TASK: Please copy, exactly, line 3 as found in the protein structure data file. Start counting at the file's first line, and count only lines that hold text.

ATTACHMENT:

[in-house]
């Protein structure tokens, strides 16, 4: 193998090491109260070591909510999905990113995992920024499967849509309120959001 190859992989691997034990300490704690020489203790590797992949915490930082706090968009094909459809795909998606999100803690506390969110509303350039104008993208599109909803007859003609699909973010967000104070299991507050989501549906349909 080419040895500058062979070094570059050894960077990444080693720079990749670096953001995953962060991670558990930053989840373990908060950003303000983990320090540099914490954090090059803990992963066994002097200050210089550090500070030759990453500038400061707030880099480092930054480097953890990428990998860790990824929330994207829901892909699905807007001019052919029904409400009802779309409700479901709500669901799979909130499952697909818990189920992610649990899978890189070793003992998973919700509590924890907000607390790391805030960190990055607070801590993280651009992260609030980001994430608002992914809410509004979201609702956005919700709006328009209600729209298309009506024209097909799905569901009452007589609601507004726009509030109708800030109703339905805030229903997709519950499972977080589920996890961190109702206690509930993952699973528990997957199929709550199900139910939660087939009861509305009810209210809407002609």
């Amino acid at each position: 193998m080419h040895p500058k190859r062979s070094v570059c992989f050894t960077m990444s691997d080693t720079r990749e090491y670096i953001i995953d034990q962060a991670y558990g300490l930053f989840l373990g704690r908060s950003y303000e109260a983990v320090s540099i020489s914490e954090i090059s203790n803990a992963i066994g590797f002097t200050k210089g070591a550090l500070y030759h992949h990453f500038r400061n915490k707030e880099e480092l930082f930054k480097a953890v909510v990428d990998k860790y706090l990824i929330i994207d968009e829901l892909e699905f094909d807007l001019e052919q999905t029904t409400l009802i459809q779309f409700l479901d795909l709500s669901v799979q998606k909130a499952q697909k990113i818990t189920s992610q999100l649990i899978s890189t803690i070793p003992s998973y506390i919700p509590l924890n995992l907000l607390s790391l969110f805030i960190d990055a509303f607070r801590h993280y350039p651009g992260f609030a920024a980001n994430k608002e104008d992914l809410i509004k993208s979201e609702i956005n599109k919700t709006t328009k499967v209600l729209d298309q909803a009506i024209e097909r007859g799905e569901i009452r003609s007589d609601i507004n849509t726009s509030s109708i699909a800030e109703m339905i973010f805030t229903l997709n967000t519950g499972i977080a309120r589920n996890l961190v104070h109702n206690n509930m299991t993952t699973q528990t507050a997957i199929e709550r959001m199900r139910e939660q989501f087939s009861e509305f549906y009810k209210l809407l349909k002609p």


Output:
């Amino acid at each position: 193998m080419h040895p500058k190859r062979s070094v570059c992989f050894t960077m990444s691997d080693t720079r990749e090491y670096i953001i995953d034990q962060a991670y558990g300490l930053f989840l373990g704690r908060s950003y303000e109260a983990v320090s540099i020489s914490e954090i090059s203790n803990a992963i066994g590797f002097t200050k210089g070591a550090l500070y030759h992949h990453f500038r400061n915490k707030e880099e480092l930082f930054k480097a953890v909510v990428d990998k860790y706090l990824i929330i994207d968009e829901l892909e699905f094909d807007l001019e052919q999905t029904t409400l009802i459809q779309f409700l479901d795909l709500s669901v799979q998606k909130a499952q697909k990113i818990t189920s992610q999100l649990i899978s890189t803690i070793p003992s998973y506390i919700p509590l924890n995992l907000l607390s790391l969110f805030i960190d990055a509303f607070r801590h993280y350039p651009g992260f609030a920024a980001n994430k608002e104008d992914l809410i509004k993208s979201e609702i956005n599109k919700t709006t328009k499967v209600l729209d298309q909803a009506i024209e097909r007859g799905e569901i009452r003609s007589d609601i507004n849509t726009s509030s109708i699909a800030e109703m339905i973010f805030t229903l997709n967000t519950g499972i977080a309120r589920n996890l961190v104070h109702n206690n509930m299991t993952t699973q528990t507050a997957i199929e709550r959001m199900r139910e939660q989501f087939s009861e509305f549906y009810k209210l809407l349909k002609p």